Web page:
What is the support or arguments to indicate the age of the Virgin Mary at Jesus’ birth?
It is slim pickings to find any support or arguments to indicate the age of Mary at the birth of Jesus. But slim, does not mean there are none.
According to the apocryphal Gospel of James, Mary was the daughter of Saint Joachim and Saint Anne. Before Mary's conception, Anne had been barren and was far advanced in years. Mary was given to service as a consecrated virgin in the Temple in Jerusalem when she was three years old, much like Hannah took Samuel to the Tabernacle as recorded in the Old Testament.
Pertinent quote (emphasis added):
And when she was twelve years old there was held a council of the priests, saying: Behold, Mary has reached the age of twelve years in the temple of the Lord. What then shall we do with her, test perchance she defile the sanctuary of the Lord? And they said to the high priest: Thou standest by the altar of the Lord; go in, and pray concerning her; and whatever the Lord shall manifest unto thee, that also will we do. And the high priest went in, taking the robe with the twelve bells into the holy of holies; and he prayed concerning her. And behold an angel of the Lord stood by him, saying unto him: Zacharias, Zacharias, go out and assemble the widowers of the people, and let them bring each his rod; and to whomsoever the Lord shall show a sign, his wife shall she be. And the heralds went out through all the circuit of Judaea, and the trumpet of the Lord sounded, and all ran.
- And Joseph, throwing away his axe, went out to meet them; and when they had assembled, they went away to the high priest, taking with them their rods. And he, taking the rods of all of them, entered into the temple, and prayed; and having ended his prayer, he took the rods and came out, and gave them to them: but there was no sign in them, and Joseph took his rod last; and, behold, a dove came out of the rod, and flew upon Joseph's head. And the priest said to Joseph, Thou hast been chosen by lot to take into thy keeping the virgin of the Lord. But Joseph refused, saying: I have children, and I am an old man, and she is a young girl.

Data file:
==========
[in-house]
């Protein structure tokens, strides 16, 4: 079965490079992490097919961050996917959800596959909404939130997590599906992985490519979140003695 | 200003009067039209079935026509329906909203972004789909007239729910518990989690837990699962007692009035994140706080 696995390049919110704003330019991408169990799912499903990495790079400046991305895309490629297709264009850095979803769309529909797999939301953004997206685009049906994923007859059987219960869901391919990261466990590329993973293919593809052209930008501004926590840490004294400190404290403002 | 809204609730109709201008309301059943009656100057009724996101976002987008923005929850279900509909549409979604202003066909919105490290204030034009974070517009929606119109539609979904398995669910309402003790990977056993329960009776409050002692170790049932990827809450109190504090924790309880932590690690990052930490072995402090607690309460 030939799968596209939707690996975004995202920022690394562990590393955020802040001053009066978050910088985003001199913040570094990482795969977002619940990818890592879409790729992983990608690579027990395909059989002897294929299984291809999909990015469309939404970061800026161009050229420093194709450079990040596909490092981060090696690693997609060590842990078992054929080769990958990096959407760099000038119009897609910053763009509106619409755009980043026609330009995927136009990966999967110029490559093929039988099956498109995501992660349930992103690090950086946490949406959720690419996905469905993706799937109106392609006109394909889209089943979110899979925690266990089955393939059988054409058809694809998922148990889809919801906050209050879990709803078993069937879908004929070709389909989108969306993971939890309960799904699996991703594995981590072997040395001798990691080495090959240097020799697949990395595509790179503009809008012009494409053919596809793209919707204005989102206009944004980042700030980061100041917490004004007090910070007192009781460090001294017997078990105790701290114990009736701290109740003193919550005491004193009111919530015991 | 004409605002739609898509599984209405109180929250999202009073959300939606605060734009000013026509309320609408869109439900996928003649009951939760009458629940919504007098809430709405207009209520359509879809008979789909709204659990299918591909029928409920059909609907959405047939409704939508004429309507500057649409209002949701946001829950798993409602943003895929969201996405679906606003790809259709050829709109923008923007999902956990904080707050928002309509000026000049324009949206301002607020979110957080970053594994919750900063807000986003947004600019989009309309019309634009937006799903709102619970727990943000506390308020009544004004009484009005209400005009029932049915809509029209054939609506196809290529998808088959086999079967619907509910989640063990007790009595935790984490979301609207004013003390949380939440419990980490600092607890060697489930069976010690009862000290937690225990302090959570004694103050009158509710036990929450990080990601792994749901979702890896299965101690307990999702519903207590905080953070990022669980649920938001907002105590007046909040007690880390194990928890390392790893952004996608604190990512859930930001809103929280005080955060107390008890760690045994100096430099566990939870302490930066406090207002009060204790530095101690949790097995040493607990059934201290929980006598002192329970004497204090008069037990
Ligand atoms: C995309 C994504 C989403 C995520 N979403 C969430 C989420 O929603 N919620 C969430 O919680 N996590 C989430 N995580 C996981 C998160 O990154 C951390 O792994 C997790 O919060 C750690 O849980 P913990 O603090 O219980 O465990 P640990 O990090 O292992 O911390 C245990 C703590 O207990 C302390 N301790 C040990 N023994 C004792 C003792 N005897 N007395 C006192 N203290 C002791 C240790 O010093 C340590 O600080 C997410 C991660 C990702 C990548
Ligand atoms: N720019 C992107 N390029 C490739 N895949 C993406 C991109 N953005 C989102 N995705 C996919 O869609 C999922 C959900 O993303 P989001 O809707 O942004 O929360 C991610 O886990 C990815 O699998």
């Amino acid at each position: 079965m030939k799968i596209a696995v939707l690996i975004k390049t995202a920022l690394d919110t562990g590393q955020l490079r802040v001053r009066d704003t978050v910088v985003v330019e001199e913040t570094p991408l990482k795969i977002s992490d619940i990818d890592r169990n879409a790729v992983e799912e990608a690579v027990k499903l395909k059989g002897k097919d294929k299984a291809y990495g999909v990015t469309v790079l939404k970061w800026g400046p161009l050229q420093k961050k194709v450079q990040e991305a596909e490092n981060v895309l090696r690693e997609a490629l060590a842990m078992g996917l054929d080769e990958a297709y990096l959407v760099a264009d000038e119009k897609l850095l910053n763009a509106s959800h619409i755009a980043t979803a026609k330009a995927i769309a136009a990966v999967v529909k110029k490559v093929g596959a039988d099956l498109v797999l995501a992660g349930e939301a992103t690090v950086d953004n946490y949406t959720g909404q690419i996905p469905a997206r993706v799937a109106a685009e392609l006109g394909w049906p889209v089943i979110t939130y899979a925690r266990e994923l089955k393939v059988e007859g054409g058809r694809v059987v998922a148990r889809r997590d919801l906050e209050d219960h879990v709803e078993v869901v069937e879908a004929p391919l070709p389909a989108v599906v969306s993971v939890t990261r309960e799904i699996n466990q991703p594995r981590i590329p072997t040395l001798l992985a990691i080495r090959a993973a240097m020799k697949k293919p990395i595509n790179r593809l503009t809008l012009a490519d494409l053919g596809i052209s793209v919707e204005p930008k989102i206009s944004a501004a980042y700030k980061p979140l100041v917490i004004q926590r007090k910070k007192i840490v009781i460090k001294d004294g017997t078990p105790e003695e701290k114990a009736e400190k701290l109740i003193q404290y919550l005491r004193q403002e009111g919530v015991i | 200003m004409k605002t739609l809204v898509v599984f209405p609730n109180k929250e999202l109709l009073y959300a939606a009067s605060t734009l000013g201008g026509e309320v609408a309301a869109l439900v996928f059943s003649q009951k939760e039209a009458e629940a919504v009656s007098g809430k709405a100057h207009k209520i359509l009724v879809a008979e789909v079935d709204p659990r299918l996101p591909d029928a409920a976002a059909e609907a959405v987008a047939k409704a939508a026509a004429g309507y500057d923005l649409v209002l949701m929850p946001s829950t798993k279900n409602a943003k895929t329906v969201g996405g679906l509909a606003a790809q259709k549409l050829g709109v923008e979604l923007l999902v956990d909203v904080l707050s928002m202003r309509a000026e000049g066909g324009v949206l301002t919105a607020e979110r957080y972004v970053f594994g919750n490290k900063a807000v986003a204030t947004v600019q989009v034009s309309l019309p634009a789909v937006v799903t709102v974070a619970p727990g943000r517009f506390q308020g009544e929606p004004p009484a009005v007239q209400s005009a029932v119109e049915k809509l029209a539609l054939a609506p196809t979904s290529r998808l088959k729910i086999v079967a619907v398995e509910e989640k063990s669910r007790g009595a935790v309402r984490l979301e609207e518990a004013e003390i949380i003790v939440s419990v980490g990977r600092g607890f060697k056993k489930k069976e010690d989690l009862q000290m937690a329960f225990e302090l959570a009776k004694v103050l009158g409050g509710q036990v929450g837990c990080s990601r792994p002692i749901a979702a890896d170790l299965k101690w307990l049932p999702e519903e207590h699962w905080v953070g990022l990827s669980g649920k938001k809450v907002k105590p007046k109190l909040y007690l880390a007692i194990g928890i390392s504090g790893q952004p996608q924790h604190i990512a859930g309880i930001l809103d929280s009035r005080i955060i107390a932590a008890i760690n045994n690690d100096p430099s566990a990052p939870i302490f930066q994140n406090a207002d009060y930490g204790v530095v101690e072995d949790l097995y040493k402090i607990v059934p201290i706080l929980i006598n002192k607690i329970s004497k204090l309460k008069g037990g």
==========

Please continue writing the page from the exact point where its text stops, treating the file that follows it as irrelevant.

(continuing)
Some apocryphal accounts state that at the time of her betrothal to Joseph, Mary was 12–14 years old. According to ancient Jewish custom, Mary could have been betrothed at about 12. Hyppolitus of Thebes says that Mary lived for 11 years after the death of her son Jesus, dying in 41 AD.
The earliest extant biographical writing on Mary is Life of the Virgin attributed to the 7th-century saint, Maximus the Confessor, which portrays her as a key element of the early Christian Church after the death of Jesus.
In the 19th century, a house near Ephesus in Turkey was found, based on the visions of Anne Catherine Emmerich, an Augustinian nun in Germany. It has since been visited as the House of the Virgin Mary by Roman Catholic pilgrims who consider it the place where Mary lived until her assumption. The Gospel of John states that Mary went to live with the Disciple whom Jesus loved,[Jn 19:27] identified as John the Evangelist.[Jn 21:20-24] Irenaeus and Eusebius of Caesarea wrote in their histories that John later went to Ephesus, which may provide the basis for the early belief that Mary also lived in Ephesus with John. - Mary, mother of Jesus
The Catholic Encyclopedia has the following to say on this subject:
It is probably at Nazareth that Joseph betrothed and married her who was to become the Mother of God. When the marriage took place, whether before or after the Incarnation, is no easy matter to settle, and on this point the masters of exegesis have at all times been at variance. Most modern commentators, following the footsteps of St. Thomas, understand that, at the epoch of the Annunciation, the Blessed Virgin was only affianced to Joseph; as St. Thomas notices, this interpretation suits better all the evangelical data.